If you take Tylenol (acetaminophen) don't take it with coffee. A new study from the University of Washington says the combination may be extremely dangerous for the liver.
Researchers performed the study on E. coli bacteria that had been genetically modified to produce a human liver enzyme that breaks down the pain killing chemical acetaminophen. (there's that genetically modified term again!) A toxic byproduct of this enzyme's activity is what leads to liver damage in cases of paracetamol overdose.
When the scientists expose the bacteria to a large combined dose of caffeine and paracetamol, production of the toxic byproduct tripled. Meaning, three times the risk of permanent liver damage.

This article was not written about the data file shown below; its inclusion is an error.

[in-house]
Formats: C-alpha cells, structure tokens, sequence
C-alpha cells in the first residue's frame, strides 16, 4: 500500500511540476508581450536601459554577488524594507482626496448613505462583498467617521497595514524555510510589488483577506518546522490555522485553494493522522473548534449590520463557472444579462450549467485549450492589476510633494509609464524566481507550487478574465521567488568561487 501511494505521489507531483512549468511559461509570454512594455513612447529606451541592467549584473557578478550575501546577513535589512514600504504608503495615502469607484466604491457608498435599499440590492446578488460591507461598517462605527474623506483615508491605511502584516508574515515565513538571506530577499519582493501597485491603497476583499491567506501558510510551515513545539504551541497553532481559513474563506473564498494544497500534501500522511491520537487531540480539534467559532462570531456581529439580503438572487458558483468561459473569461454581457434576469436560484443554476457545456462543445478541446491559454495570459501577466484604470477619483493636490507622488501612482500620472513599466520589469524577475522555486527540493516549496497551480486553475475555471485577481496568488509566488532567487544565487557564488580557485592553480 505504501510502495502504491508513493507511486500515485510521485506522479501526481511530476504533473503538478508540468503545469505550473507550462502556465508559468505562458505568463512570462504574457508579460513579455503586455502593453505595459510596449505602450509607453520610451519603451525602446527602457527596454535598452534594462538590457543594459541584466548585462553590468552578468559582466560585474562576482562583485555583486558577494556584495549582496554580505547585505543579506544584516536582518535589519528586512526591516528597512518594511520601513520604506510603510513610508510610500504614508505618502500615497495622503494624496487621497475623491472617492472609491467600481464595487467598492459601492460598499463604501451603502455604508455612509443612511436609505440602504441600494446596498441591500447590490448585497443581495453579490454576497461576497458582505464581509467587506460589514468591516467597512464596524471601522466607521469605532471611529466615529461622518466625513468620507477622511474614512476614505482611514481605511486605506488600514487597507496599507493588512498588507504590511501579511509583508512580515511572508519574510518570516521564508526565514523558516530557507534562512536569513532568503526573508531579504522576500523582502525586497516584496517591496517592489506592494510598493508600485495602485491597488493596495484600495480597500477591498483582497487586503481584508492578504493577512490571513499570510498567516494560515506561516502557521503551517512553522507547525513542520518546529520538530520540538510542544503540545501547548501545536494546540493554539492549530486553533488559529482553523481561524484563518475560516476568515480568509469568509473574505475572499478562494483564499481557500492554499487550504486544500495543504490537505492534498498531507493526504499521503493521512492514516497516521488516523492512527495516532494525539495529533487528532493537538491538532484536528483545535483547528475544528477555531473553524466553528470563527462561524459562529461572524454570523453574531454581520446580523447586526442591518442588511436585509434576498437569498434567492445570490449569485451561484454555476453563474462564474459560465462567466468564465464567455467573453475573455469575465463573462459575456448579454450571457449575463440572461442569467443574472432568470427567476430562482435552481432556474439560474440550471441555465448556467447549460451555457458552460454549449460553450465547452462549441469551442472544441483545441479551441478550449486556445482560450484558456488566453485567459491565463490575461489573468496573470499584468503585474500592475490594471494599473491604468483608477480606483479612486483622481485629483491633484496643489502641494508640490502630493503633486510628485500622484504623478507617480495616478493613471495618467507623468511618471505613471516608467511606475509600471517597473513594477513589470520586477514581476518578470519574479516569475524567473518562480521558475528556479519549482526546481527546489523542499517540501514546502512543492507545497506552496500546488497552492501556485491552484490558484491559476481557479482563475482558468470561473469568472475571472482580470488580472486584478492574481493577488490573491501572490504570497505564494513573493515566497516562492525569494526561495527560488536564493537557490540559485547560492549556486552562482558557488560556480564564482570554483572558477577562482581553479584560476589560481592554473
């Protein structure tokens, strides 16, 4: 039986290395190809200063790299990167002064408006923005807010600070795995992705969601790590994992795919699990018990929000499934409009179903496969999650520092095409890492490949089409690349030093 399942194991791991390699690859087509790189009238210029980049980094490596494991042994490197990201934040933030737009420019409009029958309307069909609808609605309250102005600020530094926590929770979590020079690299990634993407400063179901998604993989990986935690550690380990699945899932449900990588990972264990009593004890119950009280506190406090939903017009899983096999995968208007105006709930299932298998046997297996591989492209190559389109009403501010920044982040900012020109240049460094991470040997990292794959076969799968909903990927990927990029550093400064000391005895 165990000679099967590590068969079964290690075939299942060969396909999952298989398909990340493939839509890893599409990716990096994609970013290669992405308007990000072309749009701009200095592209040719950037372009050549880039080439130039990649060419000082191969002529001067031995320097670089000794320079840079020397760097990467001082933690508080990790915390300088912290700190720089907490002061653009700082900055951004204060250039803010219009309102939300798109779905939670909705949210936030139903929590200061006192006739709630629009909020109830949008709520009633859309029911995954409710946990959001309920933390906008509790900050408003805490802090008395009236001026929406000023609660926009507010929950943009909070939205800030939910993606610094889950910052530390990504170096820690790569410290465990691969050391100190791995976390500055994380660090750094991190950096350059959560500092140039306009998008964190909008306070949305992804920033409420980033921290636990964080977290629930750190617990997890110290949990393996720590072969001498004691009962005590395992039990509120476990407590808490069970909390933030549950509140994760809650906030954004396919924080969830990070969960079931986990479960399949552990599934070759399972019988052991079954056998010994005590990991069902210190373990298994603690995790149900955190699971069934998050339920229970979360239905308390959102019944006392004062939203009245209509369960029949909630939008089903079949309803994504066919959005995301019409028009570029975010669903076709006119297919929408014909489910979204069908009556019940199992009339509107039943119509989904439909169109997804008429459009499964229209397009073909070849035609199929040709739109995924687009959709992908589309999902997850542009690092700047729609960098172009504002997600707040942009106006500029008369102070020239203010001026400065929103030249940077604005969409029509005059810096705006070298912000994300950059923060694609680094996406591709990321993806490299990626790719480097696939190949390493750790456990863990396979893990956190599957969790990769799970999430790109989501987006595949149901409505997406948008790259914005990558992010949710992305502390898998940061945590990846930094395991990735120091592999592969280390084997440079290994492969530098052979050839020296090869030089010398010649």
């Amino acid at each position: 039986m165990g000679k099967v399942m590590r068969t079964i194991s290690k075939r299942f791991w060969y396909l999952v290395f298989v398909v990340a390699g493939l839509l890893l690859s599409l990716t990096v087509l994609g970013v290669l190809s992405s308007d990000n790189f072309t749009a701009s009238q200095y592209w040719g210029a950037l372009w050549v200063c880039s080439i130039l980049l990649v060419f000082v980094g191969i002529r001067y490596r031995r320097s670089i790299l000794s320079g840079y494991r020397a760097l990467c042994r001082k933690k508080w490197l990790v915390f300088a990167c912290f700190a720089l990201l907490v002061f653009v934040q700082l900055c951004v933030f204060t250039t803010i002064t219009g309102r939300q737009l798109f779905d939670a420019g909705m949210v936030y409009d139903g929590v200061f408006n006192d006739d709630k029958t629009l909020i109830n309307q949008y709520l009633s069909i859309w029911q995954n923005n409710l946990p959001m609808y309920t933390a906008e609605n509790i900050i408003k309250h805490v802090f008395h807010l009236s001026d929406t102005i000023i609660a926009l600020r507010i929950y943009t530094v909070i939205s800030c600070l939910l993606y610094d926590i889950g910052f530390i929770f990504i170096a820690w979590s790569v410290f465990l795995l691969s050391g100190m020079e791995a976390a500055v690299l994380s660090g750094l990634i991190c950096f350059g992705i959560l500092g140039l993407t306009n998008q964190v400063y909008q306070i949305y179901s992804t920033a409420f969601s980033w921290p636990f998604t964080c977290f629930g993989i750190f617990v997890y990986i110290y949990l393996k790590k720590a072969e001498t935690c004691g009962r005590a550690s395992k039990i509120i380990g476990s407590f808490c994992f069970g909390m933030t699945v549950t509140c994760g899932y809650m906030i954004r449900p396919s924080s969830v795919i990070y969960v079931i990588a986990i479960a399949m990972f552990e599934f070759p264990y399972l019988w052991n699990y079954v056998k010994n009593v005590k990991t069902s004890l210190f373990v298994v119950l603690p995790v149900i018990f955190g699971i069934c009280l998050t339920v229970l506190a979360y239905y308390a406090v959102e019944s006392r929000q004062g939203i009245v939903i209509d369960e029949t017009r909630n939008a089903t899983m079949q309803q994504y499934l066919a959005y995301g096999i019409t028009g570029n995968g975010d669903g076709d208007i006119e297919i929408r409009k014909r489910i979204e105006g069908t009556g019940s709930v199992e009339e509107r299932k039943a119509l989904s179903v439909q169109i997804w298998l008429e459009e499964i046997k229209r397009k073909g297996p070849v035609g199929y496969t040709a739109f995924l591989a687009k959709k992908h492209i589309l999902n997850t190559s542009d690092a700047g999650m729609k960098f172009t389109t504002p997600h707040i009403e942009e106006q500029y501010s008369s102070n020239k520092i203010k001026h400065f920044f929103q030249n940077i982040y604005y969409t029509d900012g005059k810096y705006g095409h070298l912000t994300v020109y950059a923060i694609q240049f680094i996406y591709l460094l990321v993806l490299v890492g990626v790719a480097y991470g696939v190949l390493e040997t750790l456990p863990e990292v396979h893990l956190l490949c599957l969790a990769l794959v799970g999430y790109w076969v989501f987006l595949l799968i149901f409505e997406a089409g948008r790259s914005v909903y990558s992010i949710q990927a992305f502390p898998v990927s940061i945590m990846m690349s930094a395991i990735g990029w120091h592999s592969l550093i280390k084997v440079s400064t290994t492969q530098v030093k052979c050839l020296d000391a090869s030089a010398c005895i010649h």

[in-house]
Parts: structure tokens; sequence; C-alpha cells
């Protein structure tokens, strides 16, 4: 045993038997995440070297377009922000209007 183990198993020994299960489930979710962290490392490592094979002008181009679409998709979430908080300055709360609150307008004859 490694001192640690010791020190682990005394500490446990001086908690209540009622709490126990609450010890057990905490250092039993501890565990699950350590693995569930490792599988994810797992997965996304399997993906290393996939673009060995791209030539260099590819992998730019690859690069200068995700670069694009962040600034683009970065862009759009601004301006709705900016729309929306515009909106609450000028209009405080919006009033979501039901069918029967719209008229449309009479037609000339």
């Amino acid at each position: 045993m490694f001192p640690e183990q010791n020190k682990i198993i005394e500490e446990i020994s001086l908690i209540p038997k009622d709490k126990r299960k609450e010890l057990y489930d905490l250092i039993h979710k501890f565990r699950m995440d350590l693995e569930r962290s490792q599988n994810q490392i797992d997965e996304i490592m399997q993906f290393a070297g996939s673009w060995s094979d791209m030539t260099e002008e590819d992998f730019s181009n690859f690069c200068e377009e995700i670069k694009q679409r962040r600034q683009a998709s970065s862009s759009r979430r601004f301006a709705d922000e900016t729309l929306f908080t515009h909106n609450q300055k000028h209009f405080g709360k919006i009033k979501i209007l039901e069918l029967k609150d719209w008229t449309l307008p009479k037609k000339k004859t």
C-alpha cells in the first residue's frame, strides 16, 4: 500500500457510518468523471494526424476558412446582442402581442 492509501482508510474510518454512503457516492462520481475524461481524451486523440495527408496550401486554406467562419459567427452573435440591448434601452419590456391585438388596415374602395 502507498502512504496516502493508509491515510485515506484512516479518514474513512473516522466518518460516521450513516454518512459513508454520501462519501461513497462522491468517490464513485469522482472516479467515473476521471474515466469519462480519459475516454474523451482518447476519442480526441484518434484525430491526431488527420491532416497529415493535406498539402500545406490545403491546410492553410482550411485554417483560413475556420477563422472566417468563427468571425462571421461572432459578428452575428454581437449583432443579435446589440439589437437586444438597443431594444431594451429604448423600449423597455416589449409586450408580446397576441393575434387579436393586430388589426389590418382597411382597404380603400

According to British health expert Dr. Simon Thomas of the University of Newcastle, paracetamol is the culprit in 40 percents of drug overdoses in the United Kingdom, leading to 100 deaths or liver transplants yearly. Thomas said that it would be hasty to draw too many conclusions about the human liver from a study conducted on bacteria. "There are a million miles between E. coli and humans in terms of how paracetamol and caffeine are metabolized," he said.
The researchers noted that the doses they used in the study were enormous, and that there is as yet no evidence what dose would be required to be dangerous to humans. Because of this uncertainty, however, they advised caution in mixing the two drugs. Oh yes, caffeine is a drug.